Staff Report

Mary Lou, the 58-year-old American alligator at the Santa Barbara Zoo, has died. Mary Lou had lived at the Santa Barbara Zoo since it first opened, making her the oldest and longest-term resident.

“A week ago Mary Lou began showing symptoms of being very ill with a systemic disease, and was being treated,” said Dr. Julie Barnes, vice president of Animal Care & Health at the Santa Barbara Zoo. “Despite our efforts to reverse her symptoms, she did not respond to treatment.

“A necropsy was performed over the weekend, which showed she had multiple severe pathologies that are most likely consistent with a generalized bacterial infection suspected to have originated from the reproductive tract. Tissue samples have been submitted, and we will likely know more when we get the histopathology results in a few weeks.

“Mary Lou has had a long and healthy life here at the Santa Barbara Zoo, and has been loved by so many staff and guests over the years. We’re grateful to everyone who has loved and cared for her during her long life at the zoo,” Barnes said.

Mary Lou arrived at the Santa Barbara Zoo in 1964, along with a male alligator. The zoo’s first director, Ted McToldridge, who retired in 1997, recalled when Mary Lou first arrived.

“A little boy showed up at the zoo one day, holding out a shoebox with two little alligators inside, and said ‘Mister, will you take care of my alligators? My mommy won’t let me keep them,’ and so we took them into our care,” McToldridge said.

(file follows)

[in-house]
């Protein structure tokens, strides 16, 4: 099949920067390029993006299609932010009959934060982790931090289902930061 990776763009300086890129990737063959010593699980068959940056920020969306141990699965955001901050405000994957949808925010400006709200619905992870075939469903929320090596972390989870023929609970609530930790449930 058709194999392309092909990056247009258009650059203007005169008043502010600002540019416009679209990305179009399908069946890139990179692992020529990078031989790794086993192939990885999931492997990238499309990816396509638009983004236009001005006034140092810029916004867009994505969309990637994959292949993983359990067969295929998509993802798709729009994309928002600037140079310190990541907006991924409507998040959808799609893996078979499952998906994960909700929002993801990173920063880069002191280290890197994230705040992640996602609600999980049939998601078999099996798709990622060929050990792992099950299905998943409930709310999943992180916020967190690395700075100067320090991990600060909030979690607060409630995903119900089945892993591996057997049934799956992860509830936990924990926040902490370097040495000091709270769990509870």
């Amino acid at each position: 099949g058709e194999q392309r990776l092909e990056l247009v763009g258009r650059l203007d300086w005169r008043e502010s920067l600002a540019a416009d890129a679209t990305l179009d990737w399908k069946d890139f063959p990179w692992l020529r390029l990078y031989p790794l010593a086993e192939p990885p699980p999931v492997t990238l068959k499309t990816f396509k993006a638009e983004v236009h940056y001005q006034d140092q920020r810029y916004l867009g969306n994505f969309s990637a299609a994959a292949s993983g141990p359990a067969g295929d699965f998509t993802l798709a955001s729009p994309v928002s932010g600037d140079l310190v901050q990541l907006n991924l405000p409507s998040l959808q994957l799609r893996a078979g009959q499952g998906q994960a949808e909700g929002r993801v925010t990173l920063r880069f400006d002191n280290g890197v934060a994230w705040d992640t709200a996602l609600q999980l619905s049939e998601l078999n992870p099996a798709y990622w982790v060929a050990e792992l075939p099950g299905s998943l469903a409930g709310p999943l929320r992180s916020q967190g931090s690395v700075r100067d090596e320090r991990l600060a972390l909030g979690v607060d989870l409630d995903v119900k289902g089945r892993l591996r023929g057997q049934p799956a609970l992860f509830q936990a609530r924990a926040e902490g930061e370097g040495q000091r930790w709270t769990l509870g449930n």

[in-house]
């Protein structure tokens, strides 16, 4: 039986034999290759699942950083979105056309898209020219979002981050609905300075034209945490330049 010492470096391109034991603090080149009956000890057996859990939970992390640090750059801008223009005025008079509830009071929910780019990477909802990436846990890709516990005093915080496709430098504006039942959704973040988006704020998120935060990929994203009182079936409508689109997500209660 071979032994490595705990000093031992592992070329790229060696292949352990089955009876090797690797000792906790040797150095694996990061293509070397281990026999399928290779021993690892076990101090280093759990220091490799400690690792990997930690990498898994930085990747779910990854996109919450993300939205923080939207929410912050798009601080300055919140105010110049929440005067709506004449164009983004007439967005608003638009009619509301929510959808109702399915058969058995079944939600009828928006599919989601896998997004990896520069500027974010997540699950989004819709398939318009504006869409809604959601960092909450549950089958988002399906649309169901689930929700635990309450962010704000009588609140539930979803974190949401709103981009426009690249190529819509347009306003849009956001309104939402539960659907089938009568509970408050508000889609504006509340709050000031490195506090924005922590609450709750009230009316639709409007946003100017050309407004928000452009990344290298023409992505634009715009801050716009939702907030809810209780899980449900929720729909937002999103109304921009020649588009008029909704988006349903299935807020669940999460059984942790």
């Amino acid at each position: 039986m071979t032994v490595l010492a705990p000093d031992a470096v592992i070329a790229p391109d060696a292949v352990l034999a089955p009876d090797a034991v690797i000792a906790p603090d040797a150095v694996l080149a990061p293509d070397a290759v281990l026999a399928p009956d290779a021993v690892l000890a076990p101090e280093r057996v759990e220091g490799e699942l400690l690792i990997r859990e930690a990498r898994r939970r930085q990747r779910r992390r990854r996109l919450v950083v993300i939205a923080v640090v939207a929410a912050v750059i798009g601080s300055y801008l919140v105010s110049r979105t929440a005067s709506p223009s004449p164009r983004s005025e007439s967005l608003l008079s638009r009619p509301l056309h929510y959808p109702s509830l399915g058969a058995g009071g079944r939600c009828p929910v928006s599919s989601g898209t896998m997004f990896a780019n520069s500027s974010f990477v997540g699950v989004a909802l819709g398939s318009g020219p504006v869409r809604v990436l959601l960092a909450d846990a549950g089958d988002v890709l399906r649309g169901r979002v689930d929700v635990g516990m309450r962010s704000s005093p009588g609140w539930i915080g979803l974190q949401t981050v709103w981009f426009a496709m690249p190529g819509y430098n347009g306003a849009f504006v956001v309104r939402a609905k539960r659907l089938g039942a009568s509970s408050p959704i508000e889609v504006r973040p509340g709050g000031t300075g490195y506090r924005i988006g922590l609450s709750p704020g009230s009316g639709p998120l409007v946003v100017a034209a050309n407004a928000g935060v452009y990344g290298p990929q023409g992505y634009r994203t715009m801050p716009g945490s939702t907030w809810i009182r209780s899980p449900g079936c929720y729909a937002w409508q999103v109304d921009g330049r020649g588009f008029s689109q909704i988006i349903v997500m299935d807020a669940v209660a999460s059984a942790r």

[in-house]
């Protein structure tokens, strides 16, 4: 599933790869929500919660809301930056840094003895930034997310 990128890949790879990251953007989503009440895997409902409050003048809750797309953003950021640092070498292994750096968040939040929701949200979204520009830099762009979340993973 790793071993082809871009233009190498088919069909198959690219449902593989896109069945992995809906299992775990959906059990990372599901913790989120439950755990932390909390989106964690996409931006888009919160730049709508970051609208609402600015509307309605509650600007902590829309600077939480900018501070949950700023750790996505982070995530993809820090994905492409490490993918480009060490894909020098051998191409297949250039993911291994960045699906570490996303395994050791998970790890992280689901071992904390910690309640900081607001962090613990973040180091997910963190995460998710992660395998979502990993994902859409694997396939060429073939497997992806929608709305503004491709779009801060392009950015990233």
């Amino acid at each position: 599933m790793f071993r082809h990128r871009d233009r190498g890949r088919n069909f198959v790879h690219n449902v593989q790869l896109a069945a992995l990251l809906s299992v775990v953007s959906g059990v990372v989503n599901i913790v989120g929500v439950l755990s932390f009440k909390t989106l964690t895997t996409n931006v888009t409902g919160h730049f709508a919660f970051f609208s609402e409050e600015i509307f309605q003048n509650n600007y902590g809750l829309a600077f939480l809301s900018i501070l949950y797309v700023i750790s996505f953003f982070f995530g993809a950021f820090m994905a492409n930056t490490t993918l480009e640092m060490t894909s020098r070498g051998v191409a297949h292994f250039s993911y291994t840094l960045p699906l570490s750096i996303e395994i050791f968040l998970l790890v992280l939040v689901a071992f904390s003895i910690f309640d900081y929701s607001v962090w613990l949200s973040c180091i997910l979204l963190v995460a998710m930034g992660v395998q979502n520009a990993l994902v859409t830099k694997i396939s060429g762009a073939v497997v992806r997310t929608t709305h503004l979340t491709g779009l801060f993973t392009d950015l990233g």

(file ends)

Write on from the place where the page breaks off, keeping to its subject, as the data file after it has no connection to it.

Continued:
The two alligators were thought to be about 1 year old at that time. The male died in 1997. American alligators generally live until around 50 years old, and Mary Lou lived about 58 years.

“Mary Lou was the oldest animal at the zoo, both in years lived and years in residence,” said Nancy McToldridge, current zoo director. “That made her very special. She was known and loved, not only by staff and guests, but also by crocodilian enthusiasts across the country. We will miss her very much.”

In 1967, American alligators were protected as an endangered species, even before the Endangered Species Act of 1973. This was due to habitat loss and hunting for their skins, which were used to make handbags, wallets, shoes and other products. Just 20 years later, their numbers rebounded, and American alligators were considered one of the first endangered species success stories.

Today, more than 1 million alligators can be found in the swamps and wetlands of the American Southeast, and they are listed as “Least Concern” by the IUCN Red List.

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